Richard Strauss: Capriccio [Blu-ray]


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as of 05/17/2021 (Details)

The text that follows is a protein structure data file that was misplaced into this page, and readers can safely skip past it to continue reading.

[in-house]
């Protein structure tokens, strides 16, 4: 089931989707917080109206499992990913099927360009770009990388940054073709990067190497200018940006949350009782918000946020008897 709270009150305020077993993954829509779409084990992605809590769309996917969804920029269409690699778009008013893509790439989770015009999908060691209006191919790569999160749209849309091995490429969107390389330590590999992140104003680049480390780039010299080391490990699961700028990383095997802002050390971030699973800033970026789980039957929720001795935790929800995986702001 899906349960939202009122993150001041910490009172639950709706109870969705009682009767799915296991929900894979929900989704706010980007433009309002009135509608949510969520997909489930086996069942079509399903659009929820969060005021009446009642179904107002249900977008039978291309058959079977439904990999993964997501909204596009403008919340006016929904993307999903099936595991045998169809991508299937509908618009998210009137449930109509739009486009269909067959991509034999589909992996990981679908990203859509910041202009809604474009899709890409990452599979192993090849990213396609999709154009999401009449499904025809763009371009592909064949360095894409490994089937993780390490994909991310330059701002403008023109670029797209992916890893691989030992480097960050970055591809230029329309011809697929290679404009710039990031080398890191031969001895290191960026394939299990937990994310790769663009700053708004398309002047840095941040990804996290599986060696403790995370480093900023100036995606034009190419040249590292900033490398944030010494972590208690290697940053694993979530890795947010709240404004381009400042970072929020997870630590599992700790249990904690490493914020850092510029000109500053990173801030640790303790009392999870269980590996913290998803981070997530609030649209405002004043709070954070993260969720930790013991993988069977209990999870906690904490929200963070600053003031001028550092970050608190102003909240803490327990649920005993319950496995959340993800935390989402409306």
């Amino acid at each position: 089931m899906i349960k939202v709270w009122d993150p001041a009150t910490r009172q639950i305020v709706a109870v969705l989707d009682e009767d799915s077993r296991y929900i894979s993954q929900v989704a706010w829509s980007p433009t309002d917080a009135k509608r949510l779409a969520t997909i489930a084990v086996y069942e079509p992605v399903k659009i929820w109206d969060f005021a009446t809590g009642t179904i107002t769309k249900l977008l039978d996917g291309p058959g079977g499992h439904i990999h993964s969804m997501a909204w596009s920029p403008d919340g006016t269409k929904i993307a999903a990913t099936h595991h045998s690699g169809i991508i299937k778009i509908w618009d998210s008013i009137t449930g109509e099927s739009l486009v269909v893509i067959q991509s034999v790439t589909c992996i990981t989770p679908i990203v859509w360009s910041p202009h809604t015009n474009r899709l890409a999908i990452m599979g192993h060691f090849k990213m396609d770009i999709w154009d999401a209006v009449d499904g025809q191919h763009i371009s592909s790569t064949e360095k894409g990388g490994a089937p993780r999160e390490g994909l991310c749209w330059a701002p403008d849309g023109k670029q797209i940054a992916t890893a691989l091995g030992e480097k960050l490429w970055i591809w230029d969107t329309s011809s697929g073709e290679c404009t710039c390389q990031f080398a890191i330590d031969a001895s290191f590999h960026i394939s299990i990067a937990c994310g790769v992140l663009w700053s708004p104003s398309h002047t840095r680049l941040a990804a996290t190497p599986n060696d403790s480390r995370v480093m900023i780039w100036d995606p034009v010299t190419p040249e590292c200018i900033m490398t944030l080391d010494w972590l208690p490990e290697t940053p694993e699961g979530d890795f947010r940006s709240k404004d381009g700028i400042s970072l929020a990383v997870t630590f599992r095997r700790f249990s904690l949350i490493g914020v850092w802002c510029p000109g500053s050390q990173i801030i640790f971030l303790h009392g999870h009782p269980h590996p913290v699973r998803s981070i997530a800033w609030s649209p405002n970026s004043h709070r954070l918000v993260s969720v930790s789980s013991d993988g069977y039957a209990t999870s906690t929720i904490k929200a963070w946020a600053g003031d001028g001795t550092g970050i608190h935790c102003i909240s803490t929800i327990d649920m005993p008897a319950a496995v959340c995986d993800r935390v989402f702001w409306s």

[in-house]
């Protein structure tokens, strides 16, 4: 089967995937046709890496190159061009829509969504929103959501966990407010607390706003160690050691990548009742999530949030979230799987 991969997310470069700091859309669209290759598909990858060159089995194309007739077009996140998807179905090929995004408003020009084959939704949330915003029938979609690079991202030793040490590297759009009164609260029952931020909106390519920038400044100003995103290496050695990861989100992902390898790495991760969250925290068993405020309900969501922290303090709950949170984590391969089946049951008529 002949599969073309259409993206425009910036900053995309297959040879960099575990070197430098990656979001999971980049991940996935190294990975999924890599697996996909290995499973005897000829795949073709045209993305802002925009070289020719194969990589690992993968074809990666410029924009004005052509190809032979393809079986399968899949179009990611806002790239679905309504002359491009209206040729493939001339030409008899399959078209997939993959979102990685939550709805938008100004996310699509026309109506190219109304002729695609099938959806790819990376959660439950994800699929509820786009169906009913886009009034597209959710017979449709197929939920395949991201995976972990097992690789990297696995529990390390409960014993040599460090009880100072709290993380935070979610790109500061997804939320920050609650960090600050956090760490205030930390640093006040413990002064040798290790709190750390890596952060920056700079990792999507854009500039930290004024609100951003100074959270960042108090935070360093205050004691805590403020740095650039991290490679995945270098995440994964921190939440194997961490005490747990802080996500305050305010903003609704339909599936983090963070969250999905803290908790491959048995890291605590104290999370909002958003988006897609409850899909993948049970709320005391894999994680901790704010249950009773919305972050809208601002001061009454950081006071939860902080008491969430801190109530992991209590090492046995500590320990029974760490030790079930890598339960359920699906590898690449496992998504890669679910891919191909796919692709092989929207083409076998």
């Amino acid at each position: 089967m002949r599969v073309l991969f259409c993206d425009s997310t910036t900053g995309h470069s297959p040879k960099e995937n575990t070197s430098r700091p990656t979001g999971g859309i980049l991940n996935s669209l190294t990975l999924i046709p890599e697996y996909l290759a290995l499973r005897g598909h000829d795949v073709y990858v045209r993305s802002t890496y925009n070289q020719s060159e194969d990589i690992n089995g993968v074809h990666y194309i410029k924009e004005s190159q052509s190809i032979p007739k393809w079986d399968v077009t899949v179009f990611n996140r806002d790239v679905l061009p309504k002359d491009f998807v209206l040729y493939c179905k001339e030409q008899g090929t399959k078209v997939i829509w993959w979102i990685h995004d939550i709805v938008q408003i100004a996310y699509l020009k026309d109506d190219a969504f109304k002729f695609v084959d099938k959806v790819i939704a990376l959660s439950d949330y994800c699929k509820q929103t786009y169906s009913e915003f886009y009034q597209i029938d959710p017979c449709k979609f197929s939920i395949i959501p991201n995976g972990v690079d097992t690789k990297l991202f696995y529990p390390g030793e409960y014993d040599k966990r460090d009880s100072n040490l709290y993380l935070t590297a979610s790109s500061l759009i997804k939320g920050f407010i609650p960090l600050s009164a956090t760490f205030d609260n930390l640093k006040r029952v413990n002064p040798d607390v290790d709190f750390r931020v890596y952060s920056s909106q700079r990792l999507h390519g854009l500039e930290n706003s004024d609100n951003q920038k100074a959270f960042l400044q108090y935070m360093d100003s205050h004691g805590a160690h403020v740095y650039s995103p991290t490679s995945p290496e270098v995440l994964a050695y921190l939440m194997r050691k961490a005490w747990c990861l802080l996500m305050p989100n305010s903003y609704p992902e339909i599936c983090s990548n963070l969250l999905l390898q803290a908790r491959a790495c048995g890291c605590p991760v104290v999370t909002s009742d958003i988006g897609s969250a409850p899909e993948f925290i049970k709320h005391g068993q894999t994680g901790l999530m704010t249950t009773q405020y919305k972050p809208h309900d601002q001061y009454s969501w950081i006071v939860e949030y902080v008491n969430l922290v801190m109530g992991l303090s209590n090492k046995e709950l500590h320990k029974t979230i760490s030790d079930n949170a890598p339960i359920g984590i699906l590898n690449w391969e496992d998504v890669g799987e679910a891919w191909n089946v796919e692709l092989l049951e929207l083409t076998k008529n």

The central issue in Capriccio, happily, can never be resolved. The superiority of music over poetry, or vice versa, must always be a matter of personal preference. The Countess, not wishing to sacrifice one by choosing the other, proposes opera as a way to possess both. But this compromise, far from being a solution, sharpens a mere topic of conversation into a vexed confrontation for in opera the conflict of priorities between words and music is enacted with every performance. Those of us who work in opera are inevitably caught up in the battle.Capriccio is a conversation piece, concerned with ideas. Given that the issues embodied in these ideas are as alive today as they ever were, and that by performing the opera at all we are contributing to the argument, I wanted to find a way of doing it that would stress how contemporary it is. In a piece that is of necessity rather static, the eighteenth-century convention of paniered skirts and powdered wigs could easily lend to the proceedings an air of the museum. So often with Capriccio, one gets the impression of a group of silk and satin dilettantes idling their way affectedly through a vacuous afternoon, whereas the essence of the situation is a number of professional artists discussing their work with their patrons.However, unlike the ideas, the social circumstances embodied in Capriccio are not of the present. Where now do we find an elite wealthy and cultivated enough to patronise artists as extravagantly as the Countess and her brother do? The task was thus to find a time that would be true to the dramatic content of the opera.Paris in the decade after World War I had all that we needed. Patronesses like the Princesse de Polignac commissioned works from Stravinsky, Cocteau, the composers of Les Six, and others for private consumption. All of them were concerned with problems of form, many with finding new ways of combining words and music for the theatre. Diaghilev and Reinhardt bestrode the theatrical scene.Most of all, the relaxation of social behaviour found in the post-war period, with its ingenious emphasis on comfort that is not yet at the expense of elegance, seems to look back to the eighteenth century and forward to our own. It releases to the performer a rich vocabulary of gesture, posture, and moment-to-moment activity that is more accessible to both audience and actors, being much closer to their own, and that, therefore, can only assist in pointing the relevance of the conversation to us as we watch and listen.Those who find problematic the references within our text to eighteenth-century composers and writers should reflect that every age has its reformers and traditionalists. Names change but issues remain. Strauss, by claiming in his preface to Capriccio that he himself was the direct heir of Gluck s reforms, cleared the way for an exposition in words and music of his own compositional concerns. (As if to leave us in no doubt at all of this musical self-portrait, he even quotes frequently from his own work.) In short, everything Strauss represents was as true during his working life as it was in Gluck s most notably in the wholly twentieth-century figure of the theatre director La Roche.La Roche is anxious to people the stage with creatures of flesh and blood , people like ourselves with whom we can identify . This interpretation of Capriccio is an attempt to please him. John Cox10/2011Production: John Cox Set Designer: Mauro PaganoCostume Designer and Interior Décor: Robert PerdziolaLighting Designer: Duane Schuler Choreographer: Val CaniparoliStage Director: Peter McClintock Director: Gary Halvorson Host: Joyce DiDonatoMusical Preparation: Dennis Giauque, Vlad Iftinca, Steven Gathman, Jonathan Kelly, Patrick FurrerAssistant Stage Director: Gregory Anthony Fortner Stage Band Conductor: Jeffrey Goldberg

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